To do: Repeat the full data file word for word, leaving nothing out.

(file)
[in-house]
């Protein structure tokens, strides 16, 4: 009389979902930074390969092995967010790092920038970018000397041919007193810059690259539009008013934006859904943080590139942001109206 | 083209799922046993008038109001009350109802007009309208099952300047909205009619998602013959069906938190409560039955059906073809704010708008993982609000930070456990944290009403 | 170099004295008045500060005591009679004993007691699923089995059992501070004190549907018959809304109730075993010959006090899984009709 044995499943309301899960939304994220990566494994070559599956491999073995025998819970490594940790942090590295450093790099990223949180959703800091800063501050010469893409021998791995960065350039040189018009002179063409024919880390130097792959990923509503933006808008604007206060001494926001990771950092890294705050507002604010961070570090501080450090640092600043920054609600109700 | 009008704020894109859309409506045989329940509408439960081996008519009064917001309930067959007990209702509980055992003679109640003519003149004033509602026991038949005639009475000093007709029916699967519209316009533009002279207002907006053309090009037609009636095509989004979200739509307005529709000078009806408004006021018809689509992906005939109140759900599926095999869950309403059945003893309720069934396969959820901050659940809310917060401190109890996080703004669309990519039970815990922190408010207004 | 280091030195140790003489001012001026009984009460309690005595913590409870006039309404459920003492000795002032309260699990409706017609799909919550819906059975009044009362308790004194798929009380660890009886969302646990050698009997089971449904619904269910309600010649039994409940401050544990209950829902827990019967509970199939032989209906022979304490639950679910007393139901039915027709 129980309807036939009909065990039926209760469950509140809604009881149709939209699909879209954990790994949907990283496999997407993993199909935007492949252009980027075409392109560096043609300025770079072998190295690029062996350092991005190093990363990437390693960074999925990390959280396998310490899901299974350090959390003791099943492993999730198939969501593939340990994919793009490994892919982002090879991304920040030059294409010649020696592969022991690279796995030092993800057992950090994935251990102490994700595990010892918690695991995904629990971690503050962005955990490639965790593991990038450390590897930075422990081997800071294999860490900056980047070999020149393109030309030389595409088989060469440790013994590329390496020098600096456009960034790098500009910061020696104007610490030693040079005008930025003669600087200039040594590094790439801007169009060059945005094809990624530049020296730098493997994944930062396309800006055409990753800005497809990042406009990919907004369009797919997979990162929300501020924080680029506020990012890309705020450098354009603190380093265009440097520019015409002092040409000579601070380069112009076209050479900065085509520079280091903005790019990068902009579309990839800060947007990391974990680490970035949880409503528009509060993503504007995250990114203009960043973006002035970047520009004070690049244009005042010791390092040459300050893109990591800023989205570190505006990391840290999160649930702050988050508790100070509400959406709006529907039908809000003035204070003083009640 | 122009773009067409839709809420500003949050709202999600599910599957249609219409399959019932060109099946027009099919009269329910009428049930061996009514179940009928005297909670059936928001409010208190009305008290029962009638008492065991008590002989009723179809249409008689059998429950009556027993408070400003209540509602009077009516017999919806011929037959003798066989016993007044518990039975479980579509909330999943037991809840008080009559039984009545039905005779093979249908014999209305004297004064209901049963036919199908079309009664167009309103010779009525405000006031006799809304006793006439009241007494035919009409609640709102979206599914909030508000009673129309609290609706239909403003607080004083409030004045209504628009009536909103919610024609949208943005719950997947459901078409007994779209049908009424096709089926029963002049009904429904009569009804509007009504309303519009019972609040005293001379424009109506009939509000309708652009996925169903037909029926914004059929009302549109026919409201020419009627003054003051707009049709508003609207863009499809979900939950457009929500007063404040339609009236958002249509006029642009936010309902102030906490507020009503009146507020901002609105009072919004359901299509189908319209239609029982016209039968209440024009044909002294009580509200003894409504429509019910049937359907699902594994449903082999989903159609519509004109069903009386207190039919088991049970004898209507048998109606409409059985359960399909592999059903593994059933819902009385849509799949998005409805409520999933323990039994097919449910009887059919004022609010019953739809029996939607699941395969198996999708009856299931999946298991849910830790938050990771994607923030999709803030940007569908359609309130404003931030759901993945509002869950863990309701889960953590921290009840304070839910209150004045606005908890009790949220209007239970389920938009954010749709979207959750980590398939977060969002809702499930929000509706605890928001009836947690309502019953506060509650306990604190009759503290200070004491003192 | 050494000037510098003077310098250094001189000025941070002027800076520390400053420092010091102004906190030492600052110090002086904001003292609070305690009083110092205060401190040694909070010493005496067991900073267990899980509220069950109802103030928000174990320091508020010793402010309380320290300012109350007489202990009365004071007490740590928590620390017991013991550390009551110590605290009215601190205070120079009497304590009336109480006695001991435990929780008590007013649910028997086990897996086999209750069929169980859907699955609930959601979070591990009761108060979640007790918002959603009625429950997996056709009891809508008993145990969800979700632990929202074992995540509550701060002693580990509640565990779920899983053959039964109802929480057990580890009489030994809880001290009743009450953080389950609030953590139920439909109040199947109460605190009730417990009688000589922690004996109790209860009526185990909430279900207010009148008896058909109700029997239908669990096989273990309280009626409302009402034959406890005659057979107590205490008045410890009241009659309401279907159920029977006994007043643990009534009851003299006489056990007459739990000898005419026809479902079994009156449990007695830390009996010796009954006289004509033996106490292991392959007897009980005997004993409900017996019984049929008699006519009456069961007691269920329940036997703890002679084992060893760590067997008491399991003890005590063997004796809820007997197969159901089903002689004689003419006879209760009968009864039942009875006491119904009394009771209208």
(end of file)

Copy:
[in-house]
């Protein structure tokens, strides 16, 4: 009389979902930074390969092995967010790092920038970018000397041919007193810059690259539009008013934006859904943080590139942001109206 | 083209799922046993008038109001009350109802007009309208099952300047909205009619998602013959069906938190409560039955059906073809704010708008993982609000930070456990944290009403 | 170099004295008045500060005591009679004993007691699923089995059992501070004190549907018959809304109730075993010959006090899984009709 044995499943309301899960939304994220990566494994070559599956491999073995025998819970490594940790942090590295450093790099990223949180959703800091800063501050010469893409021998791995960065350039040189018009002179063409024919880390130097792959990923509503933006808008604007206060001494926001990771950092890294705050507002604010961070570090501080450090640092600043920054609600109700 | 009008704020894109859309409506045989329940509408439960081996008519009064917001309930067959007990209702509980055992003679109640003519003149004033509602026991038949005639009475000093007709029916699967519209316009533009002279207002907006053309090009037609009636095509989004979200739509307005529709000078009806408004006021018809689509992906005939109140759900599926095999869950309403059945003893309720069934396969959820901050659940809310917060401190109890996080703004669309990519039970815990922190408010207004 | 280091030195140790003489001012001026009984009460309690005595913590409870006039309404459920003492000795002032309260699990409706017609799909919550819906059975009044009362308790004194798929009380660890009886969302646990050698009997089971449904619904269910309600010649039994409940401050544990209950829902827990019967509970199939032989209906022979304490639950679910007393139901039915027709 129980309807036939009909065990039926209760469950509140809604009881149709939209699909879209954990790994949907990283496999997407993993199909935007492949252009980027075409392109560096043609300025770079072998190295690029062996350092991005190093990363990437390693960074999925990390959280396998310490899901299974350090959390003791099943492993999730198939969501593939340990994919793009490994892919982002090879991304920040030059294409010649020696592969022991690279796995030092993800057992950090994935251990102490994700595990010892918690695991995904629990971690503050962005955990490639965790593991990038450390590897930075422990081997800071294999860490900056980047070999020149393109030309030389595409088989060469440790013994590329390496020098600096456009960034790098500009910061020696104007610490030693040079005008930025003669600087200039040594590094790439801007169009060059945005094809990624530049020296730098493997994944930062396309800006055409990753800005497809990042406009990919907004369009797919997979990162929300501020924080680029506020990012890309705020450098354009603190380093265009440097520019015409002092040409000579601070380069112009076209050479900065085509520079280091903005790019990068902009579309990839800060947007990391974990680490970035949880409503528009509060993503504007995250990114203009960043973006002035970047520009004070690049244009005042010791390092040459300050893109990591800023989205570190505006990391840290999160649930702050988050508790100070509400959406709006529907039908809000003035204070003083009640 | 122009773009067409839709809420500003949050709202999600599910599957249609219409399959019932060109099946027009099919009269329910009428049930061996009514179940009928005297909670059936928001409010208190009305008290029962009638008492065991008590002989009723179809249409008689059998429950009556027993408070400003209540509602009077009516017999919806011929037959003798066989016993007044518990039975479980579509909330999943037991809840008080009559039984009545039905005779093979249908014999209305004297004064209901049963036919199908079309009664167009309103010779009525405000006031006799809304006793006439009241007494035919009409609640709102979206599914909030508000009673129309609290609706239909403003607080004083409030004045209504628009009536909103919610024609949208943005719950997947459901078409007994779209049908009424096709089926029963002049009904429904009569009804509007009504309303519009019972609040005293001379424009109506009939509000309708652009996925169903037909029926914004059929009302549109026919409201020419009627003054003051707009049709508003609207863009499809979900939950457009929500007063404040339609009236958002249509006029642009936010309902102030906490507020009503009146507020901002609105009072919004359901299509189908319209239609029982016209039968209440024009044909002294009580509200003894409504429509019910049937359907699902594994449903082999989903159609519509004109069903009386207190039919088991049970004898209507048998109606409409059985359960399909592999059903593994059933819902009385849509799949998005409805409520999933323990039994097919449910009887059919004022609010019953739809029996939607699941395969198996999708009856299931999946298991849910830790938050990771994607923030999709803030940007569908359609309130404003931030759901993945509002869950863990309701889960953590921290009840304070839910209150004045606005908890009790949220209007239970389920938009954010749709979207959750980590398939977060969002809702499930929000509706605890928001009836947690309502019953506060509650306990604190009759503290200070004491003192 | 050494000037510098003077310098250094001189000025941070002027800076520390400053420092010091102004906190030492600052110090002086904001003292609070305690009083110092205060401190040694909070010493005496067991900073267990899980509220069950109802103030928000174990320091508020010793402010309380320290300012109350007489202990009365004071007490740590928590620390017991013991550390009551110590605290009215601190205070120079009497304590009336109480006695001991435990929780008590007013649910028997086990897996086999209750069929169980859907699955609930959601979070591990009761108060979640007790918002959603009625429950997996056709009891809508008993145990969800979700632990929202074992995540509550701060002693580990509640565990779920899983053959039964109802929480057990580890009489030994809880001290009743009450953080389950609030953590139920439909109040199947109460605190009730417990009688000589922690004996109790209860009526185990909430279900207010009148008896058909109700029997239908669990096989273990309280009626409302009402034959406890005659057979107590205490008045410890009241009659309401279907159920029977006994007043643990009534009851003299006489056990007459739990000898005419026809479902079994009156449990007695830390009996010796009954006289004509033996106490292991392959007897009980005997004993409900017996019984049929008699006519009456069961007691269920329940036997703890002679084992060893760590067997008491399991003890005590063997004796809820007997197969159901089903002689004689003419006879209760009968009864039942009875006491119904009394009771209208």